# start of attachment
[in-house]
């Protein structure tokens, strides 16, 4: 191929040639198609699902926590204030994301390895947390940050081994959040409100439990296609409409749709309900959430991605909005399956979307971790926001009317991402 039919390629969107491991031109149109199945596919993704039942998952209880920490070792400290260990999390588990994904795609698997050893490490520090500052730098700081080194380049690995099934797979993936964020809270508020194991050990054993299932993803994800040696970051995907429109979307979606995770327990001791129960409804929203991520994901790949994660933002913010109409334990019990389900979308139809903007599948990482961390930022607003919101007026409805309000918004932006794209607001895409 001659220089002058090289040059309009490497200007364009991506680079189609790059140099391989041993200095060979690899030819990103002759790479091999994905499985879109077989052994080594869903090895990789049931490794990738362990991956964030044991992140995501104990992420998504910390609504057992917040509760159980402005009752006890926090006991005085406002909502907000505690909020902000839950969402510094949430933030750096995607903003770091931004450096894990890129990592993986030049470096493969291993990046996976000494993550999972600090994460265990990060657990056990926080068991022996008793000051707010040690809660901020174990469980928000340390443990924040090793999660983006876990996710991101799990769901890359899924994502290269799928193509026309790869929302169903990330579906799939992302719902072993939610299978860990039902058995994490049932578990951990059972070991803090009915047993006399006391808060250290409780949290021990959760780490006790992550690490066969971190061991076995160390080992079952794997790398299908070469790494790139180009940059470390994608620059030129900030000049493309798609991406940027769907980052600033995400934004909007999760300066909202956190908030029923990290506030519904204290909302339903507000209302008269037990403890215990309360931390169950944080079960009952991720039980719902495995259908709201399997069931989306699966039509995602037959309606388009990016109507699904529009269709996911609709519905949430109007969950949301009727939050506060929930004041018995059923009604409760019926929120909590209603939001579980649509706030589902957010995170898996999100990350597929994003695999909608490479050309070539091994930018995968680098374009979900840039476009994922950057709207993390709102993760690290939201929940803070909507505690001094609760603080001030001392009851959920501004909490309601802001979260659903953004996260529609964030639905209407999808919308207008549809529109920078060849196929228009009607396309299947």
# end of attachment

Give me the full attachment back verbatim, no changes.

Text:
[in-house]
């Protein structure tokens, strides 16, 4: 191929040639198609699902926590204030994301390895947390940050081994959040409100439990296609409409749709309900959430991605909005399956979307971790926001009317991402 039919390629969107491991031109149109199945596919993704039942998952209880920490070792400290260990999390588990994904795609698997050893490490520090500052730098700081080194380049690995099934797979993936964020809270508020194991050990054993299932993803994800040696970051995907429109979307979606995770327990001791129960409804929203991520994901790949994660933002913010109409334990019990389900979308139809903007599948990482961390930022607003919101007026409805309000918004932006794209607001895409 001659220089002058090289040059309009490497200007364009991506680079189609790059140099391989041993200095060979690899030819990103002759790479091999994905499985879109077989052994080594869903090895990789049931490794990738362990991956964030044991992140995501104990992420998504910390609504057992917040509760159980402005009752006890926090006991005085406002909502907000505690909020902000839950969402510094949430933030750096995607903003770091931004450096894990890129990592993986030049470096493969291993990046996976000494993550999972600090994460265990990060657990056990926080068991022996008793000051707010040690809660901020174990469980928000340390443990924040090793999660983006876990996710991101799990769901890359899924994502290269799928193509026309790869929302169903990330579906799939992302719902072993939610299978860990039902058995994490049932578990951990059972070991803090009915047993006399006391808060250290409780949290021990959760780490006790992550690490066969971190061991076995160390080992079952794997790398299908070469790494790139180009940059470390994608620059030129900030000049493309798609991406940027769907980052600033995400934004909007999760300066909202956190908030029923990290506030519904204290909302339903507000209302008269037990403890215990309360931390169950944080079960009952991720039980719902495995259908709201399997069931989306699966039509995602037959309606388009990016109507699904529009269709996911609709519905949430109007969950949301009727939050506060929930004041018995059923009604409760019926929120909590209603939001579980649509706030589902957010995170898996999100990350597929994003695999909608490479050309070539091994930018995968680098374009979900840039476009994922950057709207993390709102993760690290939201929940803070909507505690001094609760603080001030001392009851959920501004909490309601802001979260659903953004996260529609964030639905209407999808919308207008549809529109920078060849196929228009009607396309299947």